post by Bill Gardner
Arnold Kling and Nick Schulz argue that the growth in US inequality derives from two factors:
- Technology that allows a few very able persons to achieve extraordinary things (think Sergey Brin), and
- Defective families and assortative mating based on ability that result in large groups of people at the bottom who lack the talent to produce much of value.
These are important causes of inequality. Kling and Schulz would do something about these things if they could, they really would, but
there may be less that government can do than one might hope. Research from Heckman suggests that education is a relatively feeble remedy for the effects of family background (although Heckman believes that early intervention, in preschool or even before, shows promise). In order to make a dramatic impact on inequality, government would have to do something about the fundamental causes: technology and marriage patterns. However, putting a brake on technological progress seems hardly feasible or desirable. And forcing people to select mates at random rather than on the basis of similar backgrounds and tastes seems similarly unlikely. As much as inequality may be a problem, no real solution is in sight.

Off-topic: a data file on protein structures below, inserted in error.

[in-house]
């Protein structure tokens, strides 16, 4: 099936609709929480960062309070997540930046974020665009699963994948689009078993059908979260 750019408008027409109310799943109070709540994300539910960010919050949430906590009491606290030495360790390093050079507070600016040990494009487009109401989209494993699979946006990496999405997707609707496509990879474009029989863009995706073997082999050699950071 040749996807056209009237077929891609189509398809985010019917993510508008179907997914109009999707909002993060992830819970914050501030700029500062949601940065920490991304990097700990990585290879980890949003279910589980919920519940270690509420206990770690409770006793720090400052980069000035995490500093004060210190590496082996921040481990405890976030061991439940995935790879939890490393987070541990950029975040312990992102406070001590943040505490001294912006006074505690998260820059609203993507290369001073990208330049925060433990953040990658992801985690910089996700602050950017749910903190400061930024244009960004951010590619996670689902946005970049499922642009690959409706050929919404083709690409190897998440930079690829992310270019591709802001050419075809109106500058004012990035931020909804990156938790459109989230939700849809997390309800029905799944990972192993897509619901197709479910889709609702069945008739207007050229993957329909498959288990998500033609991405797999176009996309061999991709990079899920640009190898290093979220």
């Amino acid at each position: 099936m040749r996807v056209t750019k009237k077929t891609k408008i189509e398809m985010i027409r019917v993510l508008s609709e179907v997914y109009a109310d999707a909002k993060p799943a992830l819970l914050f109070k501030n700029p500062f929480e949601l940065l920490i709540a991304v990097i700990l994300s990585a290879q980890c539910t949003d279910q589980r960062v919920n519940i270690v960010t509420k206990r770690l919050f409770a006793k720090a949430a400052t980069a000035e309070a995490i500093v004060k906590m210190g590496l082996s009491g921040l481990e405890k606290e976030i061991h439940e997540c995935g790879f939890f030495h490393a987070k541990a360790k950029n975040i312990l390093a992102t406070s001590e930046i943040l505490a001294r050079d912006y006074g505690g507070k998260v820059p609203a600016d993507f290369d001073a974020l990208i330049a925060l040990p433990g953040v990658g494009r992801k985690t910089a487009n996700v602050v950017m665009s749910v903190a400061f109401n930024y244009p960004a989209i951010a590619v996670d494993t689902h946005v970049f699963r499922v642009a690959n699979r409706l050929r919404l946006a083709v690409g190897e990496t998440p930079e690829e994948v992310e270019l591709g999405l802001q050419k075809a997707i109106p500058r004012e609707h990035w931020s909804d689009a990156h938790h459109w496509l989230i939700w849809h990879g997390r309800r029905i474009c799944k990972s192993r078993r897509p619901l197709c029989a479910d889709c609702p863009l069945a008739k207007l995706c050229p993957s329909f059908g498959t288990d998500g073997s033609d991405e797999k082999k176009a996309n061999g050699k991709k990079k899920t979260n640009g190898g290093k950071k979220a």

OMG, if the only alternatives are freezing technological progress or making people marry random partners (on second thought, this is the best explanation for my first marriage, and the kids turned out great anyway), then I guess there really is nothing to be done.
Or maybe we could try the following:
- We could give every mother good prenatal care, and institute programs to reduce premature delivery.
- We could provide every child with universal, high-quality preschool education. Please, read Heckman for yourself. He isn't saying that early interventions "show promise." He's saying that "Early interventions promote schooling, reduce crime, foster workplace productivity, and reduce teenage pregnancy."
- We could reform our criminal justice system. The US has 751 persons in prison per 100,000 population. Canada has 117. England's rate is 151; Germany's is 88; and Japan's is 63. Mexico has 204. The global median is 125. Are Americans really six times as violent and criminal as the rest of the world? The burden of US incarceration falls on the poor and above all on people of color. It destroys families. But it could be fixed.
America could do these things and it would still have considerable inequality. But these are solutions that would help and, contrary to Kling and Schulz, they are in plain sight.